Old Hyde

Old Hyde
Pole Bank 1910 ----------------------------------------------------------Town Hall 1937 --------------------------------------------- Cenotaph 1990

Wednesday, 19 August 2009

James North 1993

This is a still picture from a video I took in 1993 and recently had transferred to a DVD. Apologies for the quality but lets examine the width.

In the foreground is the rough ground now occupied by Alder Community School.

Under the trees in the middle lies Hyde Cemetery.

In the background is the James North Factory, which was demolished in 1998.

Monday, 10 August 2009

Hyde Chapel 1708-1846

These images are from The Annals of Hyde.
In 1708, on an estate belonging to an ancestor of the Thornelys, the original chapel at Gee Cross was built largely under Presbyterian influence. The district at that time contained only a few scattered farmers, and there was no other place of worship in the township. For nearly 100 years the chapel remained the only place for public worship in Hyde, until in 1814, the Independent Chapel was built on the site now occupied by the Mechanics' Institute.

The original Hyde chapel was a low building of stone with a small flat gallery entered by an outside stone staircase. "It was fitted up," says Mr. Hibbert, "with wooden benches without backs, standing on an earthen floor, which in wet weather was covered with rushes." Among the first trustees the following names occur : Thornely, Shepley, Ashton, Brook, Mottram, Hegginbotham, Harrison, Sidebotham, Gee, and others, showing the ancestors of the principal Hyde families to have been concerned in the erection of this old and interesting place of worship. That the chapel flourished in its earlier years is evident from the fact that a return made in 1715 states that "at Hyde, John Cooper had 674 hearers, 10 gentlemen, 39 tradesmen, and 70 yeomen, including 65 voters for the county."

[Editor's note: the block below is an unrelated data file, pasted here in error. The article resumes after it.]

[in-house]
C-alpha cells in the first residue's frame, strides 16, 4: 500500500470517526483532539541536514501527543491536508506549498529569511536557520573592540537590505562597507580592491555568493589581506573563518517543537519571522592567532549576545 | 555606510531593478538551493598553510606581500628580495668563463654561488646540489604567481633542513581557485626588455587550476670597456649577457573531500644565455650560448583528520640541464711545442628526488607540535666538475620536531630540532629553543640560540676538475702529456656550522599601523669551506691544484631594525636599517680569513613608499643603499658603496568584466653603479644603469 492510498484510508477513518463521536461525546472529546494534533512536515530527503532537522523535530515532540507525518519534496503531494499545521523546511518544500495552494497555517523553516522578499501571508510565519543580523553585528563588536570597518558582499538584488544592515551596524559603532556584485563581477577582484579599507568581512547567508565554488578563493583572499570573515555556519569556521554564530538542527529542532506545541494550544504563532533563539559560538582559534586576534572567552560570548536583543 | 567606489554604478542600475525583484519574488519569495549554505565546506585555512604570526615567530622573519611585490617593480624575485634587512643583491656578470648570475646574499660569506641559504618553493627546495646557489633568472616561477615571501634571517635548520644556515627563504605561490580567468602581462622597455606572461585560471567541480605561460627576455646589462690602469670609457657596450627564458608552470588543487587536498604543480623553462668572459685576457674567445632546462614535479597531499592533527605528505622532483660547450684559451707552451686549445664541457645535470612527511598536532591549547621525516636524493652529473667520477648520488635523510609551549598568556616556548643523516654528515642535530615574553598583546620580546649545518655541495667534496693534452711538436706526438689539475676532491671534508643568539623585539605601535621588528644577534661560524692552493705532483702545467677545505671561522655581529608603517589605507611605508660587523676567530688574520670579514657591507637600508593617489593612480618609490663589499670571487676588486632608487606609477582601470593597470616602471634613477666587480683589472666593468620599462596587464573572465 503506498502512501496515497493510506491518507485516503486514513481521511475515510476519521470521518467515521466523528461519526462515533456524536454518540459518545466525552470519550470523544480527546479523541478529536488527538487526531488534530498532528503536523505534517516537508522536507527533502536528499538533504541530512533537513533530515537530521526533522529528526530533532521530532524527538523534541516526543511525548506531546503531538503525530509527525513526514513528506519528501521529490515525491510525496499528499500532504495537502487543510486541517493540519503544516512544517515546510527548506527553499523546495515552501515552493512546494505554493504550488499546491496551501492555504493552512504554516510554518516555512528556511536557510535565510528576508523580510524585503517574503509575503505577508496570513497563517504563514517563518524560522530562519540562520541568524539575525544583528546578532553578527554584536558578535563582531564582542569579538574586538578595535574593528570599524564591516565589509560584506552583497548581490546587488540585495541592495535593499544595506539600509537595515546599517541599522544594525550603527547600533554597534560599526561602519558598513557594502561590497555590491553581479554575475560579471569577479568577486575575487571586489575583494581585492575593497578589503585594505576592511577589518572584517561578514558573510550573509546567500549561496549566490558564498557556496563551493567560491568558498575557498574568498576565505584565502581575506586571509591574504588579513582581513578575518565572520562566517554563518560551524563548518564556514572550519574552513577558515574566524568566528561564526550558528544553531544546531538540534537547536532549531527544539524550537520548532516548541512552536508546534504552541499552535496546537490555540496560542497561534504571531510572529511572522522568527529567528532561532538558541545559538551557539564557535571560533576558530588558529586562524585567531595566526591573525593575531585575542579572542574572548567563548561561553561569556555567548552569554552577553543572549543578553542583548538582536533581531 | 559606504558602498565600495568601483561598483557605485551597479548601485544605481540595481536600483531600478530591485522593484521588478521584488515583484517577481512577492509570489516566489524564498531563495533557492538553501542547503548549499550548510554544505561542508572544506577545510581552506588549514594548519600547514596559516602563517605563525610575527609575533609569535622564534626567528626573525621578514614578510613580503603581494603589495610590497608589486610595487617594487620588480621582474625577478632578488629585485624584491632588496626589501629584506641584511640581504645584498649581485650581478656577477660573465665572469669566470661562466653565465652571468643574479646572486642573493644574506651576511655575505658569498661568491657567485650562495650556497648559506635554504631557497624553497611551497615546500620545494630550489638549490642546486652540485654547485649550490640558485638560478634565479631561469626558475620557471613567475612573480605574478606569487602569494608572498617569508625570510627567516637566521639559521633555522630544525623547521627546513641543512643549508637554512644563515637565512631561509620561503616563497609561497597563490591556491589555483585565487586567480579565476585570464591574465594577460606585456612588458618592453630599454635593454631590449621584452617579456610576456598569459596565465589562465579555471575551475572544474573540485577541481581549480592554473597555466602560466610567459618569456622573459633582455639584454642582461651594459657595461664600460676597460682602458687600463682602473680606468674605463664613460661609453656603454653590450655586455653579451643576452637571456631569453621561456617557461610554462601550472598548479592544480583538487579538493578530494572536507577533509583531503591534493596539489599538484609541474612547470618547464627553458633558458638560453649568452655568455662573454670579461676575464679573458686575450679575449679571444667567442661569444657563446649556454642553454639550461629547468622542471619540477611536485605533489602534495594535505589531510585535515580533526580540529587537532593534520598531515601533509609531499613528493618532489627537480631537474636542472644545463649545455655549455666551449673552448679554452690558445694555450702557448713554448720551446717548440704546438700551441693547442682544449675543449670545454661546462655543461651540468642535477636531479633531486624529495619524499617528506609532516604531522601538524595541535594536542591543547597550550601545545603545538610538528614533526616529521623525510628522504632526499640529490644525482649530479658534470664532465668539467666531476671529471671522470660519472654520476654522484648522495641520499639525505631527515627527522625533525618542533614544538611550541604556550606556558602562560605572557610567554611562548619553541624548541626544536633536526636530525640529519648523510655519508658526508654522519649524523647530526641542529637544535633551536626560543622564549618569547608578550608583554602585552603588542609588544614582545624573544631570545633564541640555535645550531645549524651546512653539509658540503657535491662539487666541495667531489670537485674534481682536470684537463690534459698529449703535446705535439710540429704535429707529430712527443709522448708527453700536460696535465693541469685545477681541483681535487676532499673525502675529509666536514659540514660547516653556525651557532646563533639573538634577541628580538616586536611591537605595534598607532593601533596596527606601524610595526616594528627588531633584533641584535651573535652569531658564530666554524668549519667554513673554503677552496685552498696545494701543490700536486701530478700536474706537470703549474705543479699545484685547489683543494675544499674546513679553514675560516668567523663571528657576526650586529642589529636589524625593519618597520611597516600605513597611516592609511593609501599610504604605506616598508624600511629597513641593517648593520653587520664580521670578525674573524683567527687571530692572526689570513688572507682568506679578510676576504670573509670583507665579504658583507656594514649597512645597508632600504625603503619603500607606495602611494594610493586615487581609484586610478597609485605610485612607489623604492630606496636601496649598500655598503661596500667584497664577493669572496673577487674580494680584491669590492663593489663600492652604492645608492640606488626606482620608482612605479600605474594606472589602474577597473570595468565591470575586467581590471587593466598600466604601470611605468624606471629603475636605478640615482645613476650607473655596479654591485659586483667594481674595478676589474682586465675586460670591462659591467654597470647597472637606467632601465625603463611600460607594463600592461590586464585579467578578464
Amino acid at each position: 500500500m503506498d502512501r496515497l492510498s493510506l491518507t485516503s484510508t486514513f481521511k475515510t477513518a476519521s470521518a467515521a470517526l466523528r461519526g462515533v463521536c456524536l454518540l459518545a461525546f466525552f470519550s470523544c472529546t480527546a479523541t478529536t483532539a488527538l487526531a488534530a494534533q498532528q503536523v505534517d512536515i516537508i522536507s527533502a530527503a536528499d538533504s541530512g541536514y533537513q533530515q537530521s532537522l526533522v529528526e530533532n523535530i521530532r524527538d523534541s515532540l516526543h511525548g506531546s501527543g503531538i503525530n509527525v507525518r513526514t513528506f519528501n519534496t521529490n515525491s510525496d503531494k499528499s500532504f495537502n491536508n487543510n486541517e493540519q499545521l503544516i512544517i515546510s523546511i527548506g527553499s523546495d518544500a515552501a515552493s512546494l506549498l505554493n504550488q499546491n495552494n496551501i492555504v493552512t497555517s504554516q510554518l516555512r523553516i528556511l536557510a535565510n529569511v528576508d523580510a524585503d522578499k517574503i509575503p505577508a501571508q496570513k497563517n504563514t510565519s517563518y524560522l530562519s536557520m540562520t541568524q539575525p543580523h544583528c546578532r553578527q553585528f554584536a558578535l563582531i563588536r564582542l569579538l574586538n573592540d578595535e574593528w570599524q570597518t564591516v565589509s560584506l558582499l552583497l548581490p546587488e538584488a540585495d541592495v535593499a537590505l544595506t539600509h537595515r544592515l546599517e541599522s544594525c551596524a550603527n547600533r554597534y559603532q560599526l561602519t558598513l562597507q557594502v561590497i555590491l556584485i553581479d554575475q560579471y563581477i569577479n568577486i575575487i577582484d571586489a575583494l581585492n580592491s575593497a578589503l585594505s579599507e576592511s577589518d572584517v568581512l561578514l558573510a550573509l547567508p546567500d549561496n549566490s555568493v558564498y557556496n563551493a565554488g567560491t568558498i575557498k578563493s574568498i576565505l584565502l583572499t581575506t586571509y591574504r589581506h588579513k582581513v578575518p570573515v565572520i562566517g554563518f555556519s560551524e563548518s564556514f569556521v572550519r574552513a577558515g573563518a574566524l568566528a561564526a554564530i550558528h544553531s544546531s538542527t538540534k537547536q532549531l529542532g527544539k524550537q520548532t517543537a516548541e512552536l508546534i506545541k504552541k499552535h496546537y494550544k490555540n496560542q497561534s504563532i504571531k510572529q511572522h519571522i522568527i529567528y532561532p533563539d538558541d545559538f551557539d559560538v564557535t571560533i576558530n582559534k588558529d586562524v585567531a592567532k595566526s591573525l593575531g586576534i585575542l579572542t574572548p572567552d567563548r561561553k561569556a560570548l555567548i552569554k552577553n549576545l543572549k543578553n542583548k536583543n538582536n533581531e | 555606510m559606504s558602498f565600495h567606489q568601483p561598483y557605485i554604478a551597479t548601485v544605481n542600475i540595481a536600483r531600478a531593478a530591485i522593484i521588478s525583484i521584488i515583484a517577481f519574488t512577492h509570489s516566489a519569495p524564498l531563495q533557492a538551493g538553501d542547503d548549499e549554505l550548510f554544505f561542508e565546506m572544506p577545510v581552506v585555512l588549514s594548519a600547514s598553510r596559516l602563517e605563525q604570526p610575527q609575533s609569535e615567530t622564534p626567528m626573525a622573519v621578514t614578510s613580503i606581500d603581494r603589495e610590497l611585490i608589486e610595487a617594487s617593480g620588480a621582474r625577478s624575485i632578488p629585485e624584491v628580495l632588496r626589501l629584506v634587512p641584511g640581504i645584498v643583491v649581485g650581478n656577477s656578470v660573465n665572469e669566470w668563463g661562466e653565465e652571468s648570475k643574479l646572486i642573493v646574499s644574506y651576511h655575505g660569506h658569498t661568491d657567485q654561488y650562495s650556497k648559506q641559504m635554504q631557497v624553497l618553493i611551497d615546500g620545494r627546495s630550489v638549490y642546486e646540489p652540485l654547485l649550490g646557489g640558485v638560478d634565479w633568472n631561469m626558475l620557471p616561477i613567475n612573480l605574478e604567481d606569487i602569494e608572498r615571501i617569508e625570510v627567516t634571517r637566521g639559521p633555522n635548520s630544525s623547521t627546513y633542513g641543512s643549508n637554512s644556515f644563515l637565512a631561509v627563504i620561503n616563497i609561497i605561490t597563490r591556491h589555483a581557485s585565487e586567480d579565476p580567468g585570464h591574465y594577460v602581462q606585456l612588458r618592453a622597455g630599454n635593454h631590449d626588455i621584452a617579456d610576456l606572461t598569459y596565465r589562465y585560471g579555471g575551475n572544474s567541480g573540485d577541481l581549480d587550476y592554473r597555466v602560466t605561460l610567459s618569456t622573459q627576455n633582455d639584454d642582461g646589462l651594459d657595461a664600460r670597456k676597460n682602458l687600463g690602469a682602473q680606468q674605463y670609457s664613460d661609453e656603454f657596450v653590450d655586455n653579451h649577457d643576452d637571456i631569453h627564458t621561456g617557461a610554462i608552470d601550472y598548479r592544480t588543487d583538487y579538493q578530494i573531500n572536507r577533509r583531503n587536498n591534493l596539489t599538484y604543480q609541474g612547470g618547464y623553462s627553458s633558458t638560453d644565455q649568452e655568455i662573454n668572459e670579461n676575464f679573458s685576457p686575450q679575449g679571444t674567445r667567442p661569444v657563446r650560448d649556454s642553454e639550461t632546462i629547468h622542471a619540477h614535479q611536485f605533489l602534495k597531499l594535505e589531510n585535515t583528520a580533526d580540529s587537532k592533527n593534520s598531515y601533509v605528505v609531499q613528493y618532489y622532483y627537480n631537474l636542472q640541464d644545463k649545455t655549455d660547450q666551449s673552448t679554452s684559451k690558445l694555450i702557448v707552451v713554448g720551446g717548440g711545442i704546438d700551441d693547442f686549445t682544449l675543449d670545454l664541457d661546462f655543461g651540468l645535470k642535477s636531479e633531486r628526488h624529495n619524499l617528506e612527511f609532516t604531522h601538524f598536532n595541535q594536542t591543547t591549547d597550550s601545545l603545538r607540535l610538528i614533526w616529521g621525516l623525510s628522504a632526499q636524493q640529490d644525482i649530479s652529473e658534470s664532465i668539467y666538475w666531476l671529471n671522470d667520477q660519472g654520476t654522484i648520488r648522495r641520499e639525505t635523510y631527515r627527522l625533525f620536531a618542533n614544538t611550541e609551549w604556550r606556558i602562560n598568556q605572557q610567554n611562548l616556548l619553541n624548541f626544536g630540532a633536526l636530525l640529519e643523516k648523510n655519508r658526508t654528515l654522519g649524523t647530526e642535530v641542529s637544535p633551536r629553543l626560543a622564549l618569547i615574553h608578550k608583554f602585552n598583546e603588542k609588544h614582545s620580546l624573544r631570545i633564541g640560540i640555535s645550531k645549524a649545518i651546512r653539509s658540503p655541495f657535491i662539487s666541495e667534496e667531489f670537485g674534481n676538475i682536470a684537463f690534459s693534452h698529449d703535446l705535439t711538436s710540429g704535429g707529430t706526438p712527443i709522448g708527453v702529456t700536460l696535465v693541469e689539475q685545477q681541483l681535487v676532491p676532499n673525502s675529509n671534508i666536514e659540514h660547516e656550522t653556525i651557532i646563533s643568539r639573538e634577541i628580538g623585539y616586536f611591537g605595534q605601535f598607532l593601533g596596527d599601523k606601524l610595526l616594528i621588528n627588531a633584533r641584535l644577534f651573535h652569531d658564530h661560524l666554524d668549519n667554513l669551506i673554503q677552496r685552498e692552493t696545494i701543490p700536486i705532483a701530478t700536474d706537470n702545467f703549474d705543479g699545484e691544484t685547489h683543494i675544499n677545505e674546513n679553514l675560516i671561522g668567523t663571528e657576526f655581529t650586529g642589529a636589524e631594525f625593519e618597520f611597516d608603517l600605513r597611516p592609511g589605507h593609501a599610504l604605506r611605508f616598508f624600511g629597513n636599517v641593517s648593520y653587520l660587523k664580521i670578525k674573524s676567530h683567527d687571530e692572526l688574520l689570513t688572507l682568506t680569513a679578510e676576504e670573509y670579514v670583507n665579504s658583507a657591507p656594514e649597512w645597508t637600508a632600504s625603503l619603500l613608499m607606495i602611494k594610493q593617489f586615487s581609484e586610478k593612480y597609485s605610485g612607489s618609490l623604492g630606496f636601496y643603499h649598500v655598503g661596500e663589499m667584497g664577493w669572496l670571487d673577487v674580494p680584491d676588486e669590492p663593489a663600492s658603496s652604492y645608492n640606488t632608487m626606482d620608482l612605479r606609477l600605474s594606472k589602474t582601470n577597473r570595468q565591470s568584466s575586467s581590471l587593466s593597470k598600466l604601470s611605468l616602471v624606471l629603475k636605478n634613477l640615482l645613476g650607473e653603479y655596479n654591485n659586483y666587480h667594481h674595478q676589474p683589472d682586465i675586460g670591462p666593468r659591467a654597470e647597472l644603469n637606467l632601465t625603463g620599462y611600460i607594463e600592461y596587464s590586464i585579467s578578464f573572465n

The present chapel is built of stone and is of most beautiful appearance. Its style is partly early English and it consists of a nave with north and south aisles and chancel, and a fine tower and spire rising to the height of 145 feet. The nave is divided by rows of clustered pillars from which spring moulded arches which support the clerestory. The chapel took two years to build and cost £7,500. Upon a stone tablet over the north door is this inscription :
This House of Prayer, standing near the site of a chapel built A.D. 1708, was erected A.D. 1846 by the descendants of the founders, and dedicated to the worship of our Lord Jesus Christ, under the protection of that Act of Public Justice, 7 and 8 Vict. c. 45, which secures to non-subscribing dissenters peaceful possession of the Chapel and Endowments of their pious forefathers.
The top image is a copy of the painting of the 1767 church which can be seen inside the church.

Compare the present print from the 1890s with my photograph from early Spring, 2009.
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